A commonplace of recent "hard" SF is the idea of very long lifespans and rejuvenation of the body. Hamilton has used it himself in his space-opera series. Here he decides to make it the focus of a stand-alone novel, examining the impact on the very first recipient and his family.
My usual complaint about Hamilton is that his stories have no subtext at all but that cannot be said of this novel of loose morals and really bad behaviour. Unfortunately the message seems rather underwhelming; if you behaved badly when you were twenty and you suddenly go from being 70 to being twenty again - you'll behave badly again. The type of behaviour is not unrealistic in that similar disasters do occur in step-families.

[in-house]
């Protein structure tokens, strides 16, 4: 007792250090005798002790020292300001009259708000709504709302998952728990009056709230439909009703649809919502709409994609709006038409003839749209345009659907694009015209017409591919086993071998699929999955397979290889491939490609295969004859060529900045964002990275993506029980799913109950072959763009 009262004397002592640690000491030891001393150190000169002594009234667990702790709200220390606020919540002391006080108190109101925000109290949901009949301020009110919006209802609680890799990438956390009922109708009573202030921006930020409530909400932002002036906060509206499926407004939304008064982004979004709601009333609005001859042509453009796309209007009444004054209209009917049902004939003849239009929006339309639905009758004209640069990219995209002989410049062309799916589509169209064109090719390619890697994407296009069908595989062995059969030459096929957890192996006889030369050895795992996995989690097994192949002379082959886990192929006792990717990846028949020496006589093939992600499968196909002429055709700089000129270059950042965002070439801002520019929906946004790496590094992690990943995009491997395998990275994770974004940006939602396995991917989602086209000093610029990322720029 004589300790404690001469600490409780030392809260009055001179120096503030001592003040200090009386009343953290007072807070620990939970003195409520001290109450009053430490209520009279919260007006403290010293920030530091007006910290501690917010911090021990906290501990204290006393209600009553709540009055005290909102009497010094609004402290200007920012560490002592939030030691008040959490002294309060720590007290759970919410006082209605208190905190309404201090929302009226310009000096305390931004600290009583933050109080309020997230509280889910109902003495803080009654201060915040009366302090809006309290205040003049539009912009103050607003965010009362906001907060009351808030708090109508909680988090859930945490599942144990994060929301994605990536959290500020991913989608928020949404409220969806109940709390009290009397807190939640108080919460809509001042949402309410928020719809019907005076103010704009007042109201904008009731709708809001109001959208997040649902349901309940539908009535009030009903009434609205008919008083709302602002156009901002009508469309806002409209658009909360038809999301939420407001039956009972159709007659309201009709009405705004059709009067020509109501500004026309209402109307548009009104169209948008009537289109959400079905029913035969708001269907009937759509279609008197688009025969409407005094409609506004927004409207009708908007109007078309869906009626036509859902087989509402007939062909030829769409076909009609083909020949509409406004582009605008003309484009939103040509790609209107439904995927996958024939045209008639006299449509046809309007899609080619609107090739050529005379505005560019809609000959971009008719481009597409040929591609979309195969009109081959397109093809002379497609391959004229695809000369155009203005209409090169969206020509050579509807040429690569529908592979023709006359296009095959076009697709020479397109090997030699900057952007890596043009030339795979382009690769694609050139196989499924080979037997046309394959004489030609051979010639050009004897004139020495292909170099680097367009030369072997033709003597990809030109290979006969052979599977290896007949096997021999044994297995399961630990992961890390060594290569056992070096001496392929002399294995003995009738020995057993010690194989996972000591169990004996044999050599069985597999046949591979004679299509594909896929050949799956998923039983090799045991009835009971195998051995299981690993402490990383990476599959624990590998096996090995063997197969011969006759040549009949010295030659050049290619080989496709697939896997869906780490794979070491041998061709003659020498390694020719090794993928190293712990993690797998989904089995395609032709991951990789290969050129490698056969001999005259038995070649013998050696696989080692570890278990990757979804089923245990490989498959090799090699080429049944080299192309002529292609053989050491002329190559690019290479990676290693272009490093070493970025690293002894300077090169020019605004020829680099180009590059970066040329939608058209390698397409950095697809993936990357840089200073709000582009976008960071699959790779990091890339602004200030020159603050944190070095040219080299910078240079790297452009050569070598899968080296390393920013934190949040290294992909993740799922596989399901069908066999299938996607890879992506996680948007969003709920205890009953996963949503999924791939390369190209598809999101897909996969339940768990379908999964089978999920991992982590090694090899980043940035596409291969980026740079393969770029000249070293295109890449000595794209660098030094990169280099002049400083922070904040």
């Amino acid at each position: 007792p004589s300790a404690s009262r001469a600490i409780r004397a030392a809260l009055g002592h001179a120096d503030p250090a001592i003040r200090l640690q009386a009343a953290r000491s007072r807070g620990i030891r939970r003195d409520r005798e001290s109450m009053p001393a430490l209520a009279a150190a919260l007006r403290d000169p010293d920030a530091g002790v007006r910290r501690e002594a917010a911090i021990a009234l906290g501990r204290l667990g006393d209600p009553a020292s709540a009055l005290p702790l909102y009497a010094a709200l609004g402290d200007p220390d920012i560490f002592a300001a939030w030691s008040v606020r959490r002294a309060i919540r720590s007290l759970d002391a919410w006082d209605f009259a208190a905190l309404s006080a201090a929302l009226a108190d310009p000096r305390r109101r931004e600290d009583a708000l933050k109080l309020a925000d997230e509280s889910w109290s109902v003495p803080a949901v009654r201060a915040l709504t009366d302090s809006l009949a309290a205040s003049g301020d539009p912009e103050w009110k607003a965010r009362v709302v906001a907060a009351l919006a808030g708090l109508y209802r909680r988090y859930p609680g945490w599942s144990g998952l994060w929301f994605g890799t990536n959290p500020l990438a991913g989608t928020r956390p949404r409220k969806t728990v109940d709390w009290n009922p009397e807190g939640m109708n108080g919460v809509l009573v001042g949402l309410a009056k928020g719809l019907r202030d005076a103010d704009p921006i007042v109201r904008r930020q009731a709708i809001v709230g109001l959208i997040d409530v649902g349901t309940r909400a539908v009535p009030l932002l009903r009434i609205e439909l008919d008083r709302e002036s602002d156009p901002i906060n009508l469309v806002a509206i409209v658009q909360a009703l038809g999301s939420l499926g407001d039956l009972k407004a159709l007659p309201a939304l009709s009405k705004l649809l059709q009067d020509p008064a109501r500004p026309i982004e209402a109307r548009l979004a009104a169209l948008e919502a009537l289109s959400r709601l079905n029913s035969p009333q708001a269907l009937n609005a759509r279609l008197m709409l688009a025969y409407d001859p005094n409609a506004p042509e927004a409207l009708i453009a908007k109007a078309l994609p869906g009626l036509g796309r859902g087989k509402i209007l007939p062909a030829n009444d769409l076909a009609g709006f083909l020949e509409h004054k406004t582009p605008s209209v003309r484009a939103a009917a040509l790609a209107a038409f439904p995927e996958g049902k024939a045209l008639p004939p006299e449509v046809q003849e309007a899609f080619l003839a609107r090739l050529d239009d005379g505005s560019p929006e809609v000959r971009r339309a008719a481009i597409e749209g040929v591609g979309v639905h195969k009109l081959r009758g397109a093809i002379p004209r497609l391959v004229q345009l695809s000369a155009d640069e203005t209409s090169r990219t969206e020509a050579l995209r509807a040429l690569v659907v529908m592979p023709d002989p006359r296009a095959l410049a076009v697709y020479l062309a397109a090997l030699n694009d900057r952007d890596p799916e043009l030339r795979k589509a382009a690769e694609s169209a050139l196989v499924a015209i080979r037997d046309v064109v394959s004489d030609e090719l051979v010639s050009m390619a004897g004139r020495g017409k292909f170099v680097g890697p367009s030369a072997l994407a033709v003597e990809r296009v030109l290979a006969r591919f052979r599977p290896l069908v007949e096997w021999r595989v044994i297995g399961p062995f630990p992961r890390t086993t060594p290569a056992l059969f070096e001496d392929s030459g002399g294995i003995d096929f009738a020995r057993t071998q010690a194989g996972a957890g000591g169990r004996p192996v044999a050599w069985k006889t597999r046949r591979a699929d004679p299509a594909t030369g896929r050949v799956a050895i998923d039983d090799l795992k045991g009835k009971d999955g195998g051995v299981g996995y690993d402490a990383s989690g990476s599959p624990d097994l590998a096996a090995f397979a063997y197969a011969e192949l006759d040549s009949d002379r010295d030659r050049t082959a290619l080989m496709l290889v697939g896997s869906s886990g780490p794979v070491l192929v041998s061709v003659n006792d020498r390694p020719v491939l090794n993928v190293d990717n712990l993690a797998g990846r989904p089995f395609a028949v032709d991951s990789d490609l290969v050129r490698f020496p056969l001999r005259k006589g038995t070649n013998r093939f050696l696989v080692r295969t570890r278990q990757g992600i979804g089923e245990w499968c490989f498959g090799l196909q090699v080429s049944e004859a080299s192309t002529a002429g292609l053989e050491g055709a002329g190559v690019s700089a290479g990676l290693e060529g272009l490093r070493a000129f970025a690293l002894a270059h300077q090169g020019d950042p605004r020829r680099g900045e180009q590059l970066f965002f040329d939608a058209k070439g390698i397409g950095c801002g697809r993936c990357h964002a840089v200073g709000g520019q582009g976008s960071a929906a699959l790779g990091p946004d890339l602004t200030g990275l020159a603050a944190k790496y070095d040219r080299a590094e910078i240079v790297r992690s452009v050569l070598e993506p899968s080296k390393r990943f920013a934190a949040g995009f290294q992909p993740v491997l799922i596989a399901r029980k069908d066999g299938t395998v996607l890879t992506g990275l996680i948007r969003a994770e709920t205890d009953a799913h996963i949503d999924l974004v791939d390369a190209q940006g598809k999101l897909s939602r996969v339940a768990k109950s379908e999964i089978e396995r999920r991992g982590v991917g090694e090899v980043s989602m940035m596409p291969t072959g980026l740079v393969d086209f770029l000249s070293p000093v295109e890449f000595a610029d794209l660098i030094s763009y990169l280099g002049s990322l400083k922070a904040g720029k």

The characters spend so much time having sex that it gets tedious but there are some other things going on; one is a theme of a Federal Europe that has become a target of multiple terrorist seperatist groups from various formerly independent states. The society is shown as repressive and only nominally democratic. This could be merely a projection of current European trends for the sake of background and plot but it feels more like a Dystopian Warning.
These days when an SF novel focuses centrally on a Major Medical Breakthrough I expect that near the end it will unravel, either killing the recipient or leaving him exactly where he started. These seem like just a Deus Ex Machina that allows the author to quit once bored and the predictability is greatly detrimental to the overall impact of the book. This one is not an exception.